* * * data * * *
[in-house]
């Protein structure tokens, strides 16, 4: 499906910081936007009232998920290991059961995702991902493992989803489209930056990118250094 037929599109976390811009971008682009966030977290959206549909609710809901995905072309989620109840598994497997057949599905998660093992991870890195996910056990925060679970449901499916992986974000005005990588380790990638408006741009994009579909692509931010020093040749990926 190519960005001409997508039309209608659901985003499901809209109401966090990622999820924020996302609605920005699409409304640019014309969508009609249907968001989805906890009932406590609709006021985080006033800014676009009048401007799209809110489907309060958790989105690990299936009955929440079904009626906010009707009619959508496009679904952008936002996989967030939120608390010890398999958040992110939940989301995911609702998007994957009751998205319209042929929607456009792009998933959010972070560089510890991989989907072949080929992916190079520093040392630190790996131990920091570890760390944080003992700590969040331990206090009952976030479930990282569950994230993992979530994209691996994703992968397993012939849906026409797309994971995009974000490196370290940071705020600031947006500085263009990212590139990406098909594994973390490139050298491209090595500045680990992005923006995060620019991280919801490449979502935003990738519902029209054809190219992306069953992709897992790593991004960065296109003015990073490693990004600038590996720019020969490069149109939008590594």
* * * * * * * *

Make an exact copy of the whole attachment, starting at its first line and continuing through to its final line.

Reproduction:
[in-house]
């Protein structure tokens, strides 16, 4: 499906910081936007009232998920290991059961995702991902493992989803489209930056990118250094 037929599109976390811009971008682009966030977290959206549909609710809901995905072309989620109840598994497997057949599905998660093992991870890195996910056990925060679970449901499916992986974000005005990588380790990638408006741009994009579909692509931010020093040749990926 190519960005001409997508039309209608659901985003499901809209109401966090990622999820924020996302609605920005699409409304640019014309969508009609249907968001989805906890009932406590609709006021985080006033800014676009009048401007799209809110489907309060958790989105690990299936009955929440079904009626906010009707009619959508496009679904952008936002996989967030939120608390010890398999958040992110939940989301995911609702998007994957009751998205319209042929929607456009792009998933959010972070560089510890991989989907072949080929992916190079520093040392630190790996131990920091570890760390944080003992700590969040331990206090009952976030479930990282569950994230993992979530994209691996994703992968397993012939849906026409797309994971995009974000490196370290940071705020600031947006500085263009990212590139990406098909594994973390490139050298491209090595500045680990992005923006995060620019991280919801490449979502935003990738519902029209054809190219992306069953992709897992790593991004960065296109003015990073490693990004600038590996720019020969490069149109939008590594």